A brief list of utterly unnecessary pop-culture references in Seether’s C64-inspired clusterfuck of a video for its still-unkillable cover of “Careless Whisper,” a clip that is half-’80s nostalgia trip and half-boneheaded “commentary” on issues of the present day like Kim Jong Il’s grip on power. You may recognize him up top, where he’s talking to Tony “Scarface” Montana and Vicki while presiding over a scaffold not unlike the one Donkey Kong commands. Oh, haha, I guess I just inadvertently started that list! But there is so much more. More »
Let’s imagine that in 1992, just after Nevermind peaked, Dave Grohl took a break from Nirvana to form Foo Fighters. I mean, why not? Grohl was a gun for hire, at least the sixth drummer to sit in with the band before they finally broke big. And let’s say he scored some of those juicy Foos radio hits right away: “This Is a Call,” “Big Me,” maybe “Monkey Wrench” too.
And then imagine he came back in ’93 to Nirvana in time for In Utero, making them even bigger than they already were—not just reliable album-sellers but the kind of band able to score regular Top 40 radio hits. Grohl would be transformed, from Kurt Cobain’s potent-but-silent sidekick, to coequal band focal point.
It’s a little hard to imagine for all sorts of reasons, not least the fact that Grohl was too respectful of Cobain to form his own project until both Kurt and the band were dead and gone. But the scheduling is also fanciful—who has that kind of time, to get a successful solo career going while keeping up with a best-selling group?
The fact is, it’s exceedingly rare for a successful side project to not only coexist with the original group but bring that stalwart act to new pop-chart heights. In fact, in chart history, it’s only happened three times (really, more like two and a half).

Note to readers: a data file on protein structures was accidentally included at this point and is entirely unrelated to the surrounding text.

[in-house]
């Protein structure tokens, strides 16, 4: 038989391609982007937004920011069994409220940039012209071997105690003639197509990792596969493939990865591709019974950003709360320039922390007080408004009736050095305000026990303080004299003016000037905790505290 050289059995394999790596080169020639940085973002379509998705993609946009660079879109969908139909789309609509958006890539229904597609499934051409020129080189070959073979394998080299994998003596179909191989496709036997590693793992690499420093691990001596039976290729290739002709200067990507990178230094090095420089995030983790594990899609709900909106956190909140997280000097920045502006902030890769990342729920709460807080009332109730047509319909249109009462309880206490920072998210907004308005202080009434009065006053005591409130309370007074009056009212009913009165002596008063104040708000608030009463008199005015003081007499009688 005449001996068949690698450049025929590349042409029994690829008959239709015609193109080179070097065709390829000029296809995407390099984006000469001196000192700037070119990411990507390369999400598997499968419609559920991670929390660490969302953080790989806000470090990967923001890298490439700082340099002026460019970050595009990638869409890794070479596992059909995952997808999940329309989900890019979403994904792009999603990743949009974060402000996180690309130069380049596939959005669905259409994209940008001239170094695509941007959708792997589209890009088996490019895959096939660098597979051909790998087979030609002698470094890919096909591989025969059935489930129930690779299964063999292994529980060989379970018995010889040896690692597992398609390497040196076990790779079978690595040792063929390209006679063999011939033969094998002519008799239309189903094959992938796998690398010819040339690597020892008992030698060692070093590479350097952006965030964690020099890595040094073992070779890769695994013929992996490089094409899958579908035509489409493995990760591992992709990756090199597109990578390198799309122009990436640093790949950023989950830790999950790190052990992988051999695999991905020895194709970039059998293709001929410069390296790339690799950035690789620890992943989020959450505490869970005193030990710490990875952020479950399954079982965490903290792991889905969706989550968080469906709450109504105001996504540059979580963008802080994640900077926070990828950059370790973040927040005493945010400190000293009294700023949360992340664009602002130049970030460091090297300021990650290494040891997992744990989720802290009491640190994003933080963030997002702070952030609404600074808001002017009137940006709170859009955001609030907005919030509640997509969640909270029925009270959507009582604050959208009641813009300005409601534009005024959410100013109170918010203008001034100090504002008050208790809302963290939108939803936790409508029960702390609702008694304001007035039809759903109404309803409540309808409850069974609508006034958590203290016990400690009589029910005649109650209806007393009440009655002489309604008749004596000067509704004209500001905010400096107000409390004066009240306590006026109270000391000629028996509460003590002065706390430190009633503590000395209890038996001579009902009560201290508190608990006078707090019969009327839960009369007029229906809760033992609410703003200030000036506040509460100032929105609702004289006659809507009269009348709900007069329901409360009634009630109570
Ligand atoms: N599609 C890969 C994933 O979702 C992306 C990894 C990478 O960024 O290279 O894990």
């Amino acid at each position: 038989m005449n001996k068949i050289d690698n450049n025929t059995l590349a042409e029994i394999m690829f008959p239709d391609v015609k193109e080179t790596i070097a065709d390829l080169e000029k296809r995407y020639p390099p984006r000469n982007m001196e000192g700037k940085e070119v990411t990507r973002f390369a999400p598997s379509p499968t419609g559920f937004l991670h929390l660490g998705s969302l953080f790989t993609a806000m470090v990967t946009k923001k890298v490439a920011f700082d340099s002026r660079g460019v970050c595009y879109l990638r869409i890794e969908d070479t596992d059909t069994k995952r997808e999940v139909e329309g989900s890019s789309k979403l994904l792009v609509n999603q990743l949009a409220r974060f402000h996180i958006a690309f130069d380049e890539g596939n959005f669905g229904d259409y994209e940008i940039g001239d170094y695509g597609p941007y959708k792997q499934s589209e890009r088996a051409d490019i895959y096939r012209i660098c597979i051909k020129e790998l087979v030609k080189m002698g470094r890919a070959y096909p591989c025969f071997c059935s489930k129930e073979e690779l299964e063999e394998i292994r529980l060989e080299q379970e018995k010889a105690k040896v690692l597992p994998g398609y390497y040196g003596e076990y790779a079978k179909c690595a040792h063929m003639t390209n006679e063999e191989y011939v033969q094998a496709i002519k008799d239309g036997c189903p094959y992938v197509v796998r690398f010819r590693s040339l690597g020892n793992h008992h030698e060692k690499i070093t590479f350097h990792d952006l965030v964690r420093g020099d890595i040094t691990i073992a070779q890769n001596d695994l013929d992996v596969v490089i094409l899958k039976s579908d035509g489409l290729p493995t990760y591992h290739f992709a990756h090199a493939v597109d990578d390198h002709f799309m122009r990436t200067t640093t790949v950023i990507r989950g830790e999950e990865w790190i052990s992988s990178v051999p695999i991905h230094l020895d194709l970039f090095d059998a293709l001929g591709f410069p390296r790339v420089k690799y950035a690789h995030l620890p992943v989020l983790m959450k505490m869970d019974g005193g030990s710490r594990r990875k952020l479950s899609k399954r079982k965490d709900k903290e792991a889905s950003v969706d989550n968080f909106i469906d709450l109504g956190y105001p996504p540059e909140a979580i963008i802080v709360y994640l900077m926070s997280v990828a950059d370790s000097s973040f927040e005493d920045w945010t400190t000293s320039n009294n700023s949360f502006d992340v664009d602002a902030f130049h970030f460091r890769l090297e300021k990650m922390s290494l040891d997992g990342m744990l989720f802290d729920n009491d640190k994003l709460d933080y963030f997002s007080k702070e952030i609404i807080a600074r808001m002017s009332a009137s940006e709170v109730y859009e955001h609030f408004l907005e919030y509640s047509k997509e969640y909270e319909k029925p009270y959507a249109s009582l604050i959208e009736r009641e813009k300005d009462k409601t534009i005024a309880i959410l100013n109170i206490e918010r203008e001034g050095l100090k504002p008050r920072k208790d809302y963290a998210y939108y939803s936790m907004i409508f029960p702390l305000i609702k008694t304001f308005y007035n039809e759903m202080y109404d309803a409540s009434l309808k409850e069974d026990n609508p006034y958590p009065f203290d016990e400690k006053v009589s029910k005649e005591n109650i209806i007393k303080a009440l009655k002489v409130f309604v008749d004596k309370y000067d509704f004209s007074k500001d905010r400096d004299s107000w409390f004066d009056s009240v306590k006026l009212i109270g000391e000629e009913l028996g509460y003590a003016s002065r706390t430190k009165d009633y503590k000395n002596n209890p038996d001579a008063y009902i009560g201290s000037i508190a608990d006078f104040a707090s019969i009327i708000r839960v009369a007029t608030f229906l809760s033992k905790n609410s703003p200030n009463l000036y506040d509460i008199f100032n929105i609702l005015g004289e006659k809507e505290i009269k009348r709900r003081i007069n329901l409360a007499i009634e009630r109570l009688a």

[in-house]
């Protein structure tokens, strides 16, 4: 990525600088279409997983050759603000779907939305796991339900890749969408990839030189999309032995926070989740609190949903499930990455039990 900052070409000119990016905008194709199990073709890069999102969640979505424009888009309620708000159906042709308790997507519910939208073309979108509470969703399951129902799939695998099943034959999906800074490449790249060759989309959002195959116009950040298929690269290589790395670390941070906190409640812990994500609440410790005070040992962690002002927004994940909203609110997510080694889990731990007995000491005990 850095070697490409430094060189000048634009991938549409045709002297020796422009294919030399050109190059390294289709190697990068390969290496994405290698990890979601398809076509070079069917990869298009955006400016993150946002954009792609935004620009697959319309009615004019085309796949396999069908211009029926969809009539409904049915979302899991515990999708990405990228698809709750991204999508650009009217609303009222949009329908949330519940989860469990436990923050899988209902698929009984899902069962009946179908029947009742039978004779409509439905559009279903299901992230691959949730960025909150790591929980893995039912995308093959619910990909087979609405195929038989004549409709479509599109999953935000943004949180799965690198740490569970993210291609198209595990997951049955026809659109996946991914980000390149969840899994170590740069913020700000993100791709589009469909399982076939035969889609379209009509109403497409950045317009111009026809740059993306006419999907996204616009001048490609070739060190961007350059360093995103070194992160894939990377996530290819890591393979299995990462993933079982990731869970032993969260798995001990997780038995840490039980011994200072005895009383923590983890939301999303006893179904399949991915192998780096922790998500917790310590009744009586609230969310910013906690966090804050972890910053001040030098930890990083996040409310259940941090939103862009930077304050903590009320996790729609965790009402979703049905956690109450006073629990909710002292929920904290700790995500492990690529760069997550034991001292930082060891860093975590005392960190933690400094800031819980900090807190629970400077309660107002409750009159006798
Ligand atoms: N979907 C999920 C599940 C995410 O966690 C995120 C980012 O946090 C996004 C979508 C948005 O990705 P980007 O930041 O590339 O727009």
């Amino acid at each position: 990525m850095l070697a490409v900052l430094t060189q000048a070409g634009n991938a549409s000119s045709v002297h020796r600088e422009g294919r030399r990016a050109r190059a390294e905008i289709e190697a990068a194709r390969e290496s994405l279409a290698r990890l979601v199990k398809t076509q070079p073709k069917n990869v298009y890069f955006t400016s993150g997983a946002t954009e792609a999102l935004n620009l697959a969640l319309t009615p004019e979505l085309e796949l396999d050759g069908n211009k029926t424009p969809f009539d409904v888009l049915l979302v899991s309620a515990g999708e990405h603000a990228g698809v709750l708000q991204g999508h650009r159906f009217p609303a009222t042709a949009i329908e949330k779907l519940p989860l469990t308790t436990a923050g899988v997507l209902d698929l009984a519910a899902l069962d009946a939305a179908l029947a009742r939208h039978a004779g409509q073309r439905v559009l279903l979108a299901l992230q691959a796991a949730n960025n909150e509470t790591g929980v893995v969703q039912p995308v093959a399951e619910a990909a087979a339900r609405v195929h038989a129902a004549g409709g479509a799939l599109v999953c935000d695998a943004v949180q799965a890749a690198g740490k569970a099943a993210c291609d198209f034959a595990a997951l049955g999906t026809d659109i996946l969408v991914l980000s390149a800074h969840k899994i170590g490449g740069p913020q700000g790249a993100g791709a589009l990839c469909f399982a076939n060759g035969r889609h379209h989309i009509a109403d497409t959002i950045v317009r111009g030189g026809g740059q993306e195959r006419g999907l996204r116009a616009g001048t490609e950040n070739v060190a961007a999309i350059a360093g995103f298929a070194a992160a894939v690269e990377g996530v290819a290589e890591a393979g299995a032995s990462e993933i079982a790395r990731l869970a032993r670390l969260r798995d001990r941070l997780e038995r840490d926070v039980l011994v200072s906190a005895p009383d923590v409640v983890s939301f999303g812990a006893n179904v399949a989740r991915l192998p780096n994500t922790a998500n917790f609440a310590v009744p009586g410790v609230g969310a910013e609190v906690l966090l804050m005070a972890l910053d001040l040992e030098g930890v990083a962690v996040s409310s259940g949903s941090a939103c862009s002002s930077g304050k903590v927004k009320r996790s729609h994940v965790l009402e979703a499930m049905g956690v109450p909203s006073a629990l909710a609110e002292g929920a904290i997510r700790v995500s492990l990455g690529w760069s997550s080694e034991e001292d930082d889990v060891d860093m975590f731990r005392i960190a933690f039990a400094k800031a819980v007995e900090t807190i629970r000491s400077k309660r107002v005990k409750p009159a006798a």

The third of these three acts is this week sitting atop Billboard‘s Hot 100, in the form of the Black Eyed Peas*. “Boom Boom Pow” is, oddly, the act’s first No. 1—but it’s gun-for-hire Fergie’s fourth. More »
Another smooth jazz station bites the dust thanks to Clear Channel, this time in Baltimore, as WSMJ 104.3 flipped last week to what is described by the station as “a 1990’s-intensive modern rock format”. Unfortunately, that seems to mean a Stereo MC’s flashback is occasionally thrown in with the Seether and Finger Eleven to mix things up a bit. Still, which format is more dreadful these days? Smooth jazz or “modern rock”?
Since many people find it hard to tell the great from the godawful when it comes to 21st-century mainstream rock, welcome to “Corporate Rock Still Sells,” where Al Shipley (a.k.a. Idolator commenter GovernmentNames) examines what’s good, bad, and ugly in the world of Billboard‘s rock charts. This time around he grades six modern rock bands looking to get their new singles added to radio playlists, both on their chances for hitting big and the relative suckiness of the songs in question.
Since many people find it hard to tell the great from the godawful when it comes to 21st-century mainstream rock, welcome to “Corporate Rock Still Sells,” where Al Shipley (a.k.a. Idolator commenter GovernmentNames) examines what’s good, bad, and ugly in the world of Billboard‘s rock charts. This time around he gives Billboard‘s current rock radio charts a once-over: